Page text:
EEG recordings during migraine aura

Although it is technically possible to detect CSD in human subjects with scalp electrodes (see above), any depression of EEG activity during either the aura or the headache phase of migraine is mild or absent; there may be some increase in slow wave activity but, in a proportion of patients, the EEG may be quite normal43.

Preservation of neural function during the aura

It is well known that sensory function may be lost during an aura, the best example being the scotoma that replaces the scintillations as the latter progress across the visual field. However, the association is not invariable, for in a minority of subjects the fortification spectra may be superimposed on a normal visual image. Similarly, subjects who describe numbness and tingling can still detect touch. Such preservation of function is incompatible with a process, such as CSD, that, at least in animal models, abolishes all neural activity.

New evidence against CSD in migraine: therapeutic transcranial magnetic stimulation

Transcranial magnetic stimulation (TMS) has been employed as a means of exploring CNS function for almost 30 years, its great advantage over electrical stimulation being that it is painless and penetrates the skull more readily; nevertheless the magnetic pulse is converted to an electrical one on intersecting suitably disposed biological conductors (axons and dendrites). Depending on the choice of target and stimulus parameters, TMS can be employed to either excite or block function in a neural circuit44. The possibility of TMS being a useful treatment for migraine was raised in 2004 when it was found that a course of repetitive TMS, when applied to the left dorsolateral prefrontal cortex on alternate days, reduced both the frequency and the intensity of migraine attacks; moreover, the benefit persisted for at least one month45. Similar, but unexpected, findings were subsequently reported in two migraineurs treated in a similar way for depression46. Our own interest in tTMS for migraine arose from observations made on one of the authors, a migraine sufferer himself, and on patient volunteers47. Unlike the aforementioned studies, TMS was applied at the onset of the headache and given as a single pulse, sometimes repeated once, to the back of the head; the headache was found to diminish and sometimes to disappear altogether. The working hypothesis - a mistaken one (see below) - was that stimulation of the cortex in advance of a CSD was halting the progress of the latter, rather as the creation of a firebreak may stop a forest fire. Any CSD present during the attack was presumed to have commenced in the occipital cortex, since visual symptoms constitute the most common aura. Since that time there have been several controlled trials of single or double pulse TMS administered to the occipital cortex during the migraine attack, and in all cases there have been positive outcomes5,48,49,50,51. In the latter two trials, the patients were able to deliver the magnetic pulses themselves, using a portable hand-held device designed specifically for that purpose.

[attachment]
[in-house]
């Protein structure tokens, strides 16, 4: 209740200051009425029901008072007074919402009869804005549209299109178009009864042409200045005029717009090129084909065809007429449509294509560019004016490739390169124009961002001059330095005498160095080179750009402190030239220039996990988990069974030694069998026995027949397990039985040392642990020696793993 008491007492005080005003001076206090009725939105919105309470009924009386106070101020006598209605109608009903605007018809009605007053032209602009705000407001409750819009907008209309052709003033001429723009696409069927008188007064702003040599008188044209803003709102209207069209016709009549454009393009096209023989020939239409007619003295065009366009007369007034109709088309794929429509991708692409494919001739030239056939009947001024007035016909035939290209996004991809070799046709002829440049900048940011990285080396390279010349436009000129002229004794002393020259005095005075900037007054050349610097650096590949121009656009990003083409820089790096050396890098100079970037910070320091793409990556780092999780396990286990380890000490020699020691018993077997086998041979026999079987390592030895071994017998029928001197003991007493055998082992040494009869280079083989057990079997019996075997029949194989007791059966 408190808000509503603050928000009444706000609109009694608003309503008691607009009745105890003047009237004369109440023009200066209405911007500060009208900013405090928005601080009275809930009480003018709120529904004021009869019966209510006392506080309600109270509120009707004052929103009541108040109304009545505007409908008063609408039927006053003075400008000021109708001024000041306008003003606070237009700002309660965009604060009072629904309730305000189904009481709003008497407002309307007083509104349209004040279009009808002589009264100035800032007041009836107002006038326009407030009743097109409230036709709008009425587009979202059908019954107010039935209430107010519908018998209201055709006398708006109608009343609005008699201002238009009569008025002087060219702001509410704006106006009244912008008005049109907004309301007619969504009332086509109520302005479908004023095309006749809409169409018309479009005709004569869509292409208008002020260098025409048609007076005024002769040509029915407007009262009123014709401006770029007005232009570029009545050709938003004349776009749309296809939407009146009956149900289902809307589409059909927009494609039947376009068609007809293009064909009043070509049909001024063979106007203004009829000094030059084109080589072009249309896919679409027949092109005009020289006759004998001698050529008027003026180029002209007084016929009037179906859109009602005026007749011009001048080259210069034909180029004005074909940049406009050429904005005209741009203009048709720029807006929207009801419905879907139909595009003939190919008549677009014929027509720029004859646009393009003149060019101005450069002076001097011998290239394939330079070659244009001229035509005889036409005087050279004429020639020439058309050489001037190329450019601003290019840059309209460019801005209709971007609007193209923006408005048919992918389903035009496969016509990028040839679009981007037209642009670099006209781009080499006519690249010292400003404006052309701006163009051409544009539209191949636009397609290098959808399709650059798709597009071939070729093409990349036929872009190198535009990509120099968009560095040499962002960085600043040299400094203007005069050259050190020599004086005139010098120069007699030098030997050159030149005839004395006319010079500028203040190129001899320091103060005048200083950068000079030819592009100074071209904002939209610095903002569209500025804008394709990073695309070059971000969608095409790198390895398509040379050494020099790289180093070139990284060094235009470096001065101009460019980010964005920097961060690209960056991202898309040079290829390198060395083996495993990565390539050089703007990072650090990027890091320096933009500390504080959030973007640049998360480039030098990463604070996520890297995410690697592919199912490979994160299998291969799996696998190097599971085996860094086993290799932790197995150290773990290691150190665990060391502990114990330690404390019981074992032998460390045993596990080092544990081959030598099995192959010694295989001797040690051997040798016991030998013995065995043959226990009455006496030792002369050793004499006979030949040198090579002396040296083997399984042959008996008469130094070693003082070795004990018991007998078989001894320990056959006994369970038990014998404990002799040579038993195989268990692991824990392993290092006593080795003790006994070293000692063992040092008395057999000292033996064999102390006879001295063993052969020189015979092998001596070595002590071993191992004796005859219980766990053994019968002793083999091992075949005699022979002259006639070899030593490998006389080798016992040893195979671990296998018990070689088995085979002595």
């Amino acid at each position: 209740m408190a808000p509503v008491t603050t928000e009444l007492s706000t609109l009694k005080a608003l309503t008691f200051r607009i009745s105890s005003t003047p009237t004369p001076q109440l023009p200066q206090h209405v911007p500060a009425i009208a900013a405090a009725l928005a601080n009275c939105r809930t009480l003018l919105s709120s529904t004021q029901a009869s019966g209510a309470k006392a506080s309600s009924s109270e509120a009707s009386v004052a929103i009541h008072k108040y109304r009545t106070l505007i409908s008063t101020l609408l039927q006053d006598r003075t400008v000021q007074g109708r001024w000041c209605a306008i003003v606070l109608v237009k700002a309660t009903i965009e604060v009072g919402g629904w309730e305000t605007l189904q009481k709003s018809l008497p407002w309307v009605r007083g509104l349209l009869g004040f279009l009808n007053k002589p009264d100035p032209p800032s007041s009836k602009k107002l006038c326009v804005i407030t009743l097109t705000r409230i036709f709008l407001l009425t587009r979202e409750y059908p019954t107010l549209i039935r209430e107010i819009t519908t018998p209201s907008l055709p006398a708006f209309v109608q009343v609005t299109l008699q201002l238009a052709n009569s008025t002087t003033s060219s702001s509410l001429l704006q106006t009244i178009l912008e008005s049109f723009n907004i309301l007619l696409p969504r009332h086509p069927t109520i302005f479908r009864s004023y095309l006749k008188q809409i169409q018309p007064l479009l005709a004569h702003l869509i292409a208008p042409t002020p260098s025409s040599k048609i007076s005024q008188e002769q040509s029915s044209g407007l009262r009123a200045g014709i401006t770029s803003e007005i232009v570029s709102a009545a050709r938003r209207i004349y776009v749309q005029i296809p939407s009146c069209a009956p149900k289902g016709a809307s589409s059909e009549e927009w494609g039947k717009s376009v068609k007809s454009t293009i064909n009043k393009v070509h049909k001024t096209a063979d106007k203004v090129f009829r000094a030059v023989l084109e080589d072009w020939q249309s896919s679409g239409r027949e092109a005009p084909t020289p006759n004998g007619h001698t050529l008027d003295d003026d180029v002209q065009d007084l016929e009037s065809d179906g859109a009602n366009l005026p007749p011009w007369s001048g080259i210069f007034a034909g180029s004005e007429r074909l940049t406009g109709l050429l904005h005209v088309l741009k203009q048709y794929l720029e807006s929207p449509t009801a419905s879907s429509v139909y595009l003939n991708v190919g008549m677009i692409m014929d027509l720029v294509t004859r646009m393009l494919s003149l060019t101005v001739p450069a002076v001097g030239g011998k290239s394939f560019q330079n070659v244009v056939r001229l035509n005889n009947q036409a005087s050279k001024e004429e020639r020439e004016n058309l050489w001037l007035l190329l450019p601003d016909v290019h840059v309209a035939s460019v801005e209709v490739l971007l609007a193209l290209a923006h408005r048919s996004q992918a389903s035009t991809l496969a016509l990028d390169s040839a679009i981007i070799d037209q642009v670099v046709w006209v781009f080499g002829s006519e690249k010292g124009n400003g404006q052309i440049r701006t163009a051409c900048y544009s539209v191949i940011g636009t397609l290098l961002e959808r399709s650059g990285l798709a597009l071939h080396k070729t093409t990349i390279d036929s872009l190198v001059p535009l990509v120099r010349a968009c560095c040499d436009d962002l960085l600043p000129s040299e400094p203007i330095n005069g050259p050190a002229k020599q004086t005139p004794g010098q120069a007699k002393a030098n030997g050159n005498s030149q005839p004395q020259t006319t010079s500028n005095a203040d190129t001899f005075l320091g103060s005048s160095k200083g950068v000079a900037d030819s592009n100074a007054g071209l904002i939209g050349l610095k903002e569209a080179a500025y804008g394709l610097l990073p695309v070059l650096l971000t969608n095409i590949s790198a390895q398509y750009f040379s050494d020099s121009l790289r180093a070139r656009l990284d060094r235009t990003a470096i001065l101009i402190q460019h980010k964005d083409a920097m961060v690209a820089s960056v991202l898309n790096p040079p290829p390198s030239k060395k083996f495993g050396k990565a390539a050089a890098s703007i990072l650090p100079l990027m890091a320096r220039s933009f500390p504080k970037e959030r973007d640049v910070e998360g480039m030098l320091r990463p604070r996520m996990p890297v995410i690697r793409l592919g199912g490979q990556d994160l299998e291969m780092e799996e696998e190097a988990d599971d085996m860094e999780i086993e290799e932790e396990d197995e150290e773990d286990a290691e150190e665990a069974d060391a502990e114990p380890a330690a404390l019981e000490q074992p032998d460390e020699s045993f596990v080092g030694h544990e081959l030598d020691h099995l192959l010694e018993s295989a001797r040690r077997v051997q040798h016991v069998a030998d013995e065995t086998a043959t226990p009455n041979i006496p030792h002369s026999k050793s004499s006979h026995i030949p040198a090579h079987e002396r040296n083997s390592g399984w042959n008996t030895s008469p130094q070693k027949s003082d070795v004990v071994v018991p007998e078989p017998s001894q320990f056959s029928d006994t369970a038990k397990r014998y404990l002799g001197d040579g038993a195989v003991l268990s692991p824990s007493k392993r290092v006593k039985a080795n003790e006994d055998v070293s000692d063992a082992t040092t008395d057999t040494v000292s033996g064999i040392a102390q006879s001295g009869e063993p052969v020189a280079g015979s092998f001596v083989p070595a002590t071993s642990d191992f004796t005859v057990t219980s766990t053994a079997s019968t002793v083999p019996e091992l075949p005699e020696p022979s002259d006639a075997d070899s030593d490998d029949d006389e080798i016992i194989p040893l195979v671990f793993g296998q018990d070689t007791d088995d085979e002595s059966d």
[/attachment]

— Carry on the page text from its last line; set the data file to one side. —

While the above studies were conceived on the basis of a pivotal role for CSD in migraine, additional studies with tTMS made it unlikely that CSD is responsible for either the aura or the headache. The crucial observation was that, in some subjects, the effects of tTMS were immediately apparent. No one showed this effect more convincingly than K.B., a 71-year old woman with a long history of familial migraine, initially basilar in its symptomatology but later progressing to daily episodes associated with multiple body pains, tingling, hallucinations, quadriplegia, coma and respiratory arrest5,52,53. It was found that, when directed to the appropriate site on the hemisphere opposite to the symptoms, tTMS could abolish each symptom instantaneously (Figure 5). The significance of the rapidity of action of tTMS is considered below, while Table summarizes the evidence for, and against, a role for CSD in the genesis of aura and headache in migraine.